Perhaps this is because she knows a thing or two about second chances herself. She decided, aged 36 and a single parent, to go to university as a mature student to take a degree in English. After graduation she began volunteering one day a week at another Devon prison, Channings Wood, helping to set up a radio station.

Her empathy for the men comes through as she talks about them and she is clearly at ease being among prisoners who, in some cases, have committed serious crimes. 'As soon as I started working in prison, I knew it was what I wanted to do. It is fun and rewarding,' she explains. 'I've never had any grief from them. The prisoners treat us with the utmost respect and they appreciate what we're doing for them.'

Berry first got the idea for Storybook Dads during her time at Channings Wood, where she and the prison's writer-in-residence began using the radio editing equipment to make the CDs. During this time she also trained as a further education teacher and, in 2002, she got a job in the education unit at Dartmoor.

For a time Berry taught by day, while running Storybook Dads in her spare time. She would record the prisoners herself and then edit the files on her computer at home in the evenings.

But as word got around among the men and demand began to soar, she took the plunge and decided to launch Storybook Dads as a fully-fledged charity. By 2003, she had raised enough money to kit out a small editing suite. More importantly, she managed to persuade the former governor, Claudia Sturt, to let her move into an empty cell on one of the wings.

The organisation has been growing ever since and she now has a staff of four part-time workers, two volunteers and four prisoners who have been trained in editing and sound production. They have also moved out of the cell and into a modest office in the prison's training block, a clear sign that the Dartmoor prison staff back Storybook Dads.

Surprisingly, perhaps, this even extends to allowing Berry and two of her staff members to have sets of keys that let them move freely around the prison, including the blocks that house the men.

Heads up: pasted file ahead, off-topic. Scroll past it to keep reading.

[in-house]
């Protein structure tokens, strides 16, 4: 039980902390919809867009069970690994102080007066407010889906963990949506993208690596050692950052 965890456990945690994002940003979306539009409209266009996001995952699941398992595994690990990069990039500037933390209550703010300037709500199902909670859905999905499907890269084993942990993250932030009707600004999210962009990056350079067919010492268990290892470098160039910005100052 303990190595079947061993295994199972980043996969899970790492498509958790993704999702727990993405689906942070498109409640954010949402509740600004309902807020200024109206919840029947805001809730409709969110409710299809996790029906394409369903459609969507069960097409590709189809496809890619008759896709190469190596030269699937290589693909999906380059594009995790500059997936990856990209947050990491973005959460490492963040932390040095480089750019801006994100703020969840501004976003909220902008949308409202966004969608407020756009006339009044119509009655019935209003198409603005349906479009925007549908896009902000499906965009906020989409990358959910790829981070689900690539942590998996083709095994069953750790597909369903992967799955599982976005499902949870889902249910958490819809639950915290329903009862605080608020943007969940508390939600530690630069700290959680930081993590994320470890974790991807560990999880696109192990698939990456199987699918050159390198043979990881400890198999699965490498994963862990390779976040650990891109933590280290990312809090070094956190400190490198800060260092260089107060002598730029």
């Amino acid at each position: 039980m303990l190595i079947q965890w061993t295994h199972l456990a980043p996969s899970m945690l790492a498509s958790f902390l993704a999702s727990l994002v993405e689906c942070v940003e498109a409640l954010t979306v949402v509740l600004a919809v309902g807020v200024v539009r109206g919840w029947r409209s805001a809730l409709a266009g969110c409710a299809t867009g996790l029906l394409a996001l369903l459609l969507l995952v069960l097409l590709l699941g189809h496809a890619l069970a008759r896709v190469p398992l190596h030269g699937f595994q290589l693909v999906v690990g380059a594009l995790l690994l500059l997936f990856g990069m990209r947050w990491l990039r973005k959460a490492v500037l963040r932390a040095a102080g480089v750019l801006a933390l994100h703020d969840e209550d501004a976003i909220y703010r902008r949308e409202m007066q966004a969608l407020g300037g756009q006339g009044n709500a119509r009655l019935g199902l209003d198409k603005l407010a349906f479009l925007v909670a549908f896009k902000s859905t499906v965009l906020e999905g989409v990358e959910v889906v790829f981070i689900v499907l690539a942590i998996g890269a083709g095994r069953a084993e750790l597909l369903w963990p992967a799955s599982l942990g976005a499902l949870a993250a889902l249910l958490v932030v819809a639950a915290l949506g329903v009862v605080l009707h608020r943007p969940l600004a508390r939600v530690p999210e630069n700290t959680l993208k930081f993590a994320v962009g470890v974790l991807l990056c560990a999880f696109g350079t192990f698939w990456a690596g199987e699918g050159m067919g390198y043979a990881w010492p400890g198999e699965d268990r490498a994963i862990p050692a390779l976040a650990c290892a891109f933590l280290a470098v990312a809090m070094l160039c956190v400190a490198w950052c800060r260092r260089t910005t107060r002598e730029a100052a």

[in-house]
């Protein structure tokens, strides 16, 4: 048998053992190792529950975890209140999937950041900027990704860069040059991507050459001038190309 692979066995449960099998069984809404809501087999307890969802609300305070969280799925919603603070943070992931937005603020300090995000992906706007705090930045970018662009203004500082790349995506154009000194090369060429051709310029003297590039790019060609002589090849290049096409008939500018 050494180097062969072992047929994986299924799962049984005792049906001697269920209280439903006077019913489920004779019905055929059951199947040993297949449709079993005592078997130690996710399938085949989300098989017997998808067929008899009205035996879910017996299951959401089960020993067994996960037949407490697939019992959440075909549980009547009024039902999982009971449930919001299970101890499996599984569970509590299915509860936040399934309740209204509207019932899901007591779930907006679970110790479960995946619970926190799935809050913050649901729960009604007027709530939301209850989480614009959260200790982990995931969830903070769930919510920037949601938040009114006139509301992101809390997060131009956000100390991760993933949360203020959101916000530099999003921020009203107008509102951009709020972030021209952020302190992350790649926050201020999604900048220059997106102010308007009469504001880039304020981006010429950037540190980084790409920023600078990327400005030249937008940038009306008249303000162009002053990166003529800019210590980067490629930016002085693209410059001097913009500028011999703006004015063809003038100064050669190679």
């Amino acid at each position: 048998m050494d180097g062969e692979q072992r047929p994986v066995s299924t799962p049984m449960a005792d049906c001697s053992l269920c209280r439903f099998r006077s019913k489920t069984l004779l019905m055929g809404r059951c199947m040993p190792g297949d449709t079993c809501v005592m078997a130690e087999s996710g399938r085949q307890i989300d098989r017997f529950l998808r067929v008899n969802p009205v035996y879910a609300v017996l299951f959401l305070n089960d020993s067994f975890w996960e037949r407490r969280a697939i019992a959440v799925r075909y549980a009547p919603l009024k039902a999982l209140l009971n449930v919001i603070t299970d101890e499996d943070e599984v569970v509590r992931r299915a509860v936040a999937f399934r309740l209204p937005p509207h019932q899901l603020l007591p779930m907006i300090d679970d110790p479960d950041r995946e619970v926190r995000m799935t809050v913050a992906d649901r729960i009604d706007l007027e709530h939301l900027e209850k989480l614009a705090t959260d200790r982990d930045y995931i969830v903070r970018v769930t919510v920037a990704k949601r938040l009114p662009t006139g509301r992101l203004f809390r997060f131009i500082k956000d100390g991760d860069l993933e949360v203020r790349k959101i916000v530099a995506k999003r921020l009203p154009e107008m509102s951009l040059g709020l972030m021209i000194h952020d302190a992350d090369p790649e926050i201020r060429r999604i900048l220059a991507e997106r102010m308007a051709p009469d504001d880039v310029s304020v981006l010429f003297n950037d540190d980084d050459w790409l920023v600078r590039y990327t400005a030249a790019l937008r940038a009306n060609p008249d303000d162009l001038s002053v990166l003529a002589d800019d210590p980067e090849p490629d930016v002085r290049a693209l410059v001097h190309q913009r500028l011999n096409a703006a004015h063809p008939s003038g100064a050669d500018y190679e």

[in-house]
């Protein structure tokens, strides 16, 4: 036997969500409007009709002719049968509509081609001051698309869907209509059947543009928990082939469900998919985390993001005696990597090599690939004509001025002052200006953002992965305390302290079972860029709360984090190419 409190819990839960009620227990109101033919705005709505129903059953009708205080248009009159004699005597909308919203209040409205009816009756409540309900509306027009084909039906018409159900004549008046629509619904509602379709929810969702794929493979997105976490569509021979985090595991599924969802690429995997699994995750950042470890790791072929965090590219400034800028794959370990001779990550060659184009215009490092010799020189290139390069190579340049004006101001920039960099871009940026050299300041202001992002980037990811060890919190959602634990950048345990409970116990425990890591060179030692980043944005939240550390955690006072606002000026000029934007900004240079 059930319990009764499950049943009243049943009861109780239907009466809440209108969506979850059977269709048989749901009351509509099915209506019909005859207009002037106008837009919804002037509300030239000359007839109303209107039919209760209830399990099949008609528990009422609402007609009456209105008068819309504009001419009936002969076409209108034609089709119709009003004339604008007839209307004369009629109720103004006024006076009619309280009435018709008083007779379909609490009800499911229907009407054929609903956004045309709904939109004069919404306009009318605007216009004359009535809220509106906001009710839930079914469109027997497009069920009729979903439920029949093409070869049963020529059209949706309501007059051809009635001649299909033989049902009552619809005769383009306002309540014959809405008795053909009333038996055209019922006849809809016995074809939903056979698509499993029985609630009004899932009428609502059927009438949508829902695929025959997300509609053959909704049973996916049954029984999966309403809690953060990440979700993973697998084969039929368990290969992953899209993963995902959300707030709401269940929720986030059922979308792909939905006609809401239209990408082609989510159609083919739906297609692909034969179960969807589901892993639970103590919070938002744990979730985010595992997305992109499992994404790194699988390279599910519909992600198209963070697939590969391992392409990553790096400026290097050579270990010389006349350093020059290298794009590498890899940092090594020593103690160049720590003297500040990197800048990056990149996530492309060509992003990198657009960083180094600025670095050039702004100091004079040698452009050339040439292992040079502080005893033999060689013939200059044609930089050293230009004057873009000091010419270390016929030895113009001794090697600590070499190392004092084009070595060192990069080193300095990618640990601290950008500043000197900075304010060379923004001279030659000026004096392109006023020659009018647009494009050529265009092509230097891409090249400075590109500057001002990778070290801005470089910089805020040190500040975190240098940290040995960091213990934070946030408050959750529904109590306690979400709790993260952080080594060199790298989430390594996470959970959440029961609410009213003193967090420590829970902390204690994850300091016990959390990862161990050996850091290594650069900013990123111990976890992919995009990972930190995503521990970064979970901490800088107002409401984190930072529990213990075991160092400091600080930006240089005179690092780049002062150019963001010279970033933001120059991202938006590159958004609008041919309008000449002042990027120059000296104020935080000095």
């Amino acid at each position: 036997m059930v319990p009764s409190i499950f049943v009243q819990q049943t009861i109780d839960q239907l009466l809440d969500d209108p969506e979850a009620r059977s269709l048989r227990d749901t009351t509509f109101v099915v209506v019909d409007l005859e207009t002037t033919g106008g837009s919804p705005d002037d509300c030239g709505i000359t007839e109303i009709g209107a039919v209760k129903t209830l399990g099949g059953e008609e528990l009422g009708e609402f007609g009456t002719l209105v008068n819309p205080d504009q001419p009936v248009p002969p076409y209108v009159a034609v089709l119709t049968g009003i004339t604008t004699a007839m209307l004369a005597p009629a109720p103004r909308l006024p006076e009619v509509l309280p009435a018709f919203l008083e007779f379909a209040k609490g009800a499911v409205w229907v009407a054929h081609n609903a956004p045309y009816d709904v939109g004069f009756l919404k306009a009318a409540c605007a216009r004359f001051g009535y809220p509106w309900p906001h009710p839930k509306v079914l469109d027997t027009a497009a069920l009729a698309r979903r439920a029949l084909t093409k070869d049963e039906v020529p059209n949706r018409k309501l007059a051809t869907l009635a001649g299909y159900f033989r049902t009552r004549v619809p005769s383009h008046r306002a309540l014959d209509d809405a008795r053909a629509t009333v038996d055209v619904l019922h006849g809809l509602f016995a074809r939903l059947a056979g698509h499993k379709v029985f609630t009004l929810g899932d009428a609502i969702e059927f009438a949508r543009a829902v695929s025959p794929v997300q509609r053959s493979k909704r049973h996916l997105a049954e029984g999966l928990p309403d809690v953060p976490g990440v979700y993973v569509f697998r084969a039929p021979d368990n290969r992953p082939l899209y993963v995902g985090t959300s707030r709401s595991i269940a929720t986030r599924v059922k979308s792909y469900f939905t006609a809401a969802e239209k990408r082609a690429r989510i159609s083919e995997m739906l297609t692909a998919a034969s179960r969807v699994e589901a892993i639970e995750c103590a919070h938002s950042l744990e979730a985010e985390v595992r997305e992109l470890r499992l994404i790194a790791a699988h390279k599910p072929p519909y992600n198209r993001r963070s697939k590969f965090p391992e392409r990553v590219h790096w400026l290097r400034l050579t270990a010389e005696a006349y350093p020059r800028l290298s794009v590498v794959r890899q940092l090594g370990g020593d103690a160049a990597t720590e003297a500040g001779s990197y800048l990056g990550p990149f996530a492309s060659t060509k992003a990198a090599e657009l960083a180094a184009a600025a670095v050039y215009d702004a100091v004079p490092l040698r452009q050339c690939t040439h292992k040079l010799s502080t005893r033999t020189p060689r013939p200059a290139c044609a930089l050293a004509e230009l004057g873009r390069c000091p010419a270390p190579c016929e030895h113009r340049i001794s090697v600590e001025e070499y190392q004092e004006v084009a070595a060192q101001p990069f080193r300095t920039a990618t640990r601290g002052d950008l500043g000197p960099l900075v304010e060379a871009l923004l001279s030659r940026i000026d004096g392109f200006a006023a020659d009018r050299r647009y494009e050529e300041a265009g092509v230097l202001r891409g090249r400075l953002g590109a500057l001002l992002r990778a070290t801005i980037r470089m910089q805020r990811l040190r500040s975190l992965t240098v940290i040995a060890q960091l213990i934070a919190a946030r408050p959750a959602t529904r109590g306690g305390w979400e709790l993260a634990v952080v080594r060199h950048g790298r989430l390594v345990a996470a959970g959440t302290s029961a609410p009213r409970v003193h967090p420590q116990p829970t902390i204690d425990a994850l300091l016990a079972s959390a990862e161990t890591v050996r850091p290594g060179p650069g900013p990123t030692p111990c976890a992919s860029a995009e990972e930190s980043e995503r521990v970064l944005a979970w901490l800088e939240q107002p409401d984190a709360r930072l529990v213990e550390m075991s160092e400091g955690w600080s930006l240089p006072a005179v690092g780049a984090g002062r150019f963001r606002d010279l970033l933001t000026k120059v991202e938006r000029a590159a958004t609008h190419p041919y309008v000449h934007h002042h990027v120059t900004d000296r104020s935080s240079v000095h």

'It was a process of infiltration really,' she jokes. 'I worked through the education department initially and then people gradually started getting used to seeing me around. I got to know the previous governor, Claudia Sturt, and gradually more and more people accepted it. Now 99% of the officers are fine about us.'

Her ability to make friends and influence people is obvious as we go on a tour of the wings. The buildings have been refitted in recent years and the communal areas are spartan, but light and airy, and equipped with pool tables and gym equipment.

The cells, on the other hand, are tiny and dungeon-like – with outstretched arms you could almost touch the walls on either side. A thin strip of square window panes high on the wall admits almost no natural light, adding to the subterranean feel. But every man has his own cell, which comes equipped with a washbasin, toilet and, for £1 per week, a TV.

Berry is obviously a familiar face and a chorus of 'Alright, Shar' greets us as we pass through. She stops to chat – 'Hi, Michael, when are you doing your next recording?' – and seems to be on first name terms with virtually everyone.

Berry's outgoing nature is undoubtedly an important part of Storybook Dads' success. Dartmoor can hold 600 prisoners at any one time and in the past three years around 800 have recorded stories for their children.

Its popularity just keeps on growing: there is a three-month waiting list among the men, and at Christmas they queue up to make a recording as a special present. The CDs are also popular birthday gifts.

Storybook Dads is now making a splash throughout the prison system. Ten prisons have set up their own editing suites and Berry has invested considerable time travelling around the country to provide training and support.

She has gone as far afield as Scotland, where Cornton Vale women's prison is one of handful in the country running a 'storybook mums' project. The other 30 or so prisons that belong to Storybook Dads make recordings, which are then sent to the Dartmoor office for editing.

The runaway popularity of the scheme means that demand continues to rise. Berry has so far raised almost £300,000 in donations, which is enough to fund the charity at current capacity until 2008. She receives no funding from the Prison Service.

But expansion is on her mind. 'We keep having more prisons getting in touch. It's like a child – the scheme just keeps growing,' she explains.

It is this dedication that prompted Tony Benson to nominate Sharon for the award. 'For the past four years Sharon has worked tirelessly and devotedly to developing Storybook Dads and raising the funds to enable as many prisoners and their families as possible to benefit,' he says.

So these days, Berry has to juggle a hectic schedule of editing the CDs, travelling around the country to other prisons, fund-raising and acting as an ambassador for the organisation.

This drive and determination has seen Storybook Dads go from Berry's bedroom to a charity helping prisoners around the country – men such as Kerry. It's clear the opportunity to make the CD for his daughter means the world to him.

'Kids can be cruel. I remember ringing up one night and Carley was crying down the phone, saying “all the kids are saying I haven't got a daddy”. It rips your heart apart. You wish you can be there for them,' he says.

'But now, every time she's feeling down, she puts the CD on and she can listen to my voice.'

After a pause, he adds: 'It's just amazing what Sharon does.'